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Thinking of getting your open water certification? These are five scuba diving essentials to bring on your trip!
Scuba Diving Essentials
Written By: Annie Jarvis
On my last trip to South East Asia I decided to brave the depths of the sea and take my Open Water Dive Certification. As I loved the experience so much I then decided to do my Advanced course allowing me to dive down to an amazing 30 meters under the sea.
This was an incredible experience and now I am totally hooked on this diving! (Editor’s note: me too!)
As a first time diver I didn’t really know what to expect, and looking back there were several items that I’d consider my top five scuba diving essentials.
Whether it’s your first time diving or you’ve been exploring the underwater world for many years, these are some of the items that I think are key for anyone going on a dive adventure:
Spending long periods of time on boats going between dive sites and swimming at shallow depths can cause us to get a nice sun tan or a horrible burn. That is why one of the most important scuba diving essentials is sunblock.
While most divers wear wetsuits your arms, neck, face, and legs are still exposed, leaving them unprotected from the sun. Sunblock is crucial for anyone doing water based activities as it protects your body from blistering heats, making your time in the water a lot more enjoyable.
As a diver not only is it imperative that I protect my skin, but it’s also important that I protect the sea life too. I find it important to ensure my sunblock doesn’t contaminate the reef I’m exploring, so I’d recommend products that are eco friendly and biodegradable.
Find out the best eco-friendly beauty products for travel!
Diving can be thirsty work as you can be under the water for up to an hour without anything to drink. It can also be a physically exhausting activity if you are doing three or four dives a day on a liveaboard.
In addition to drinking plenty of fresh water, I also take rehydration salts. These give me a little extra energy between each dive and allow me to feel more refreshed and rejuvenated afterwards, too.
If these aren’t available and you have access to a shop or food stall, drink coconut water and lime or have an electrolyte drink to avoid getting dehydrated.
THIS IS VERY IMPORTANT: make sure to take a motion sickness tablet or wear Sea Bands even if you don’t normally get sea sick. Once you feel nausea, it’s too late to take a pill and your trip is ruined. Don’t risk it! The pill must be taken thirty minutes before you get on a boat for it to work properly. Always consult a doctor before taking any medication.
Your own dive mask
If you’re diving for the first time ever then you’ll probably use a mask given to you by the shop. However, it’s worth investing in your own quality dive mask like this one from the very beginning.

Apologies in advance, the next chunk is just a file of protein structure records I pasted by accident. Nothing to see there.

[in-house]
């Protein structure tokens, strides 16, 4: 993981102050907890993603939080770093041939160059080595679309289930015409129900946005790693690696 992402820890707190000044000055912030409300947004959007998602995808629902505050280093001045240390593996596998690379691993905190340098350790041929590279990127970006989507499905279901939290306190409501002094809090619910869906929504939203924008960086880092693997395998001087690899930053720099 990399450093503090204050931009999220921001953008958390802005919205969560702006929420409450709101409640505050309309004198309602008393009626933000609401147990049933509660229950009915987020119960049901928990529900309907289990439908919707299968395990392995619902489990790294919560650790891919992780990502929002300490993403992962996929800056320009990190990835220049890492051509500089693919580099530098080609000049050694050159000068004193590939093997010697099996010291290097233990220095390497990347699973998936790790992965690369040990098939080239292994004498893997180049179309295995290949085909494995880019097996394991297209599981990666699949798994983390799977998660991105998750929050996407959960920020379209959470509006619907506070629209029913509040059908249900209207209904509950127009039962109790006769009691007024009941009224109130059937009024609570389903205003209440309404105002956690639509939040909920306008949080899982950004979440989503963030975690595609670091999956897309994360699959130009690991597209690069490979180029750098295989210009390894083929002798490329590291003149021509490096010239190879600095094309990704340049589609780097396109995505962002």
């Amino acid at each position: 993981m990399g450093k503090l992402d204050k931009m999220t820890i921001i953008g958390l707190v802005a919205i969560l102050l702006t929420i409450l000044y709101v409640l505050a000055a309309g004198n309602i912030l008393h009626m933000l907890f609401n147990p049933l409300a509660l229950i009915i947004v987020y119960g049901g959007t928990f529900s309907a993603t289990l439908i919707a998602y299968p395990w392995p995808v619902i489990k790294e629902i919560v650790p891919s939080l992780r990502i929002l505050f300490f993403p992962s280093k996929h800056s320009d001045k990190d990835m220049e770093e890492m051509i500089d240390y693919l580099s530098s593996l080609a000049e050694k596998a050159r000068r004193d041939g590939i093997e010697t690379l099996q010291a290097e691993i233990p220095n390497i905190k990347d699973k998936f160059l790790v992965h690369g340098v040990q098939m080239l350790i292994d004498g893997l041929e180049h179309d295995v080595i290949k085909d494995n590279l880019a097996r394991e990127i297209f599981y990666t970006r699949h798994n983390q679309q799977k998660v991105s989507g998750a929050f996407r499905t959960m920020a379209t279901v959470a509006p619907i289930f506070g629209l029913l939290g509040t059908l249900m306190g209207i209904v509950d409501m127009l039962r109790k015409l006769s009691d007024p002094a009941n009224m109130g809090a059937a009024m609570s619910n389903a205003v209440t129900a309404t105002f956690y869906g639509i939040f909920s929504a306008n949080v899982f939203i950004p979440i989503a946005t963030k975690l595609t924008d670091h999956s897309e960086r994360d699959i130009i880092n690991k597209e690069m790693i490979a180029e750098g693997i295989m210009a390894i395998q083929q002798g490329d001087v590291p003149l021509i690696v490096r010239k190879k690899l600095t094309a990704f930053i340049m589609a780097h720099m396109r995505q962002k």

During my Open Water Dives I borrowed a number of different masks that just never seemed to work for me. Whether they steamed up or let in water each mask gave me so much hassle.
I was spending more time fiddling around then actually admiring the scenery. Something like this can really ruin a dive, interfere with your comfort under the water, and discourage you from continuing to dive.
How to Choose the Best Mask:
In order to choose the best mask look for one with tempered glass. These are better quality and will be a worthwhile investment.
Test the way it fits by standing up straight and facing the floor. Place the mask on your face BUT DO NOT put the strap around your head. Breathe in and if it stays securely on your face, it fits! If there are gaps around your face when you breathe in or it doesn’t stay on then you need to try a different mask.
There’s no point in investing in your own scuba diving mask if it doesn’t fit. Don’t let a bad mask ruin your experience!
Tip: Before getting in the sea, rub a tiny bit of shampoo and/or anti-fog on a dry mask. Rub it in the lens and let it sit for a few minutes. Rinse it thoroughly with sea or fresh water so the shampoo doesn’t get in your eyes. When it’s clean, spit into the inside of your mask and rub it in the lens – I know this sounds weird but all scuba divers do this to avoid fog. Another reason to use your own mask!
Dry bags are a fantastic way to keep your valuables free from water damage while you’re out on a dive. They come in a range of different sizes so you can carry as much or as little as you need.
The thick, strong material also makes the bag feel extra secure, as the tarpaulin it is made from is actually tear proof.
As well as carrying electrical items I also use mine to store things like fresh water, my rehydration salts, a travel towel and even some post dive snacks!
Dive Log Book
If you’ve been diving for a long time the chances are you will have a log book (or two) filled with your diving adventures! A log book is another of my top scuba diving essentials.
It’s a divers way of noting each and every dive, allowing you to record the location of the dive, the depths you went to, the length of time you spent underwater and of course the different creatures that you saw.
Not only is a log book a really fun and exciting way to remember your trip, it’s also essential to track your dive record for anyone wanting to continue diving or even take on more qualifications.
What are your tips on scuba diving essentials for the first time diver? Comment below!
For more tips on scuba diving, please read:
- What to Pack for a Galapagos Scuba Diving Trip
- Scuba Gear Packing Tips
- Cute Scuba Gear for Women
- The Most Lightweight Scuba Gear For Travel
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Author Bio: Annie Jarvis is relatively new to the traveling world and has just completed a five month journey around South East Asia, India and the US. She loves diving, skiing, cooking and hiking and in particular she loves to write about her adventures on her Refreshing the Page blog.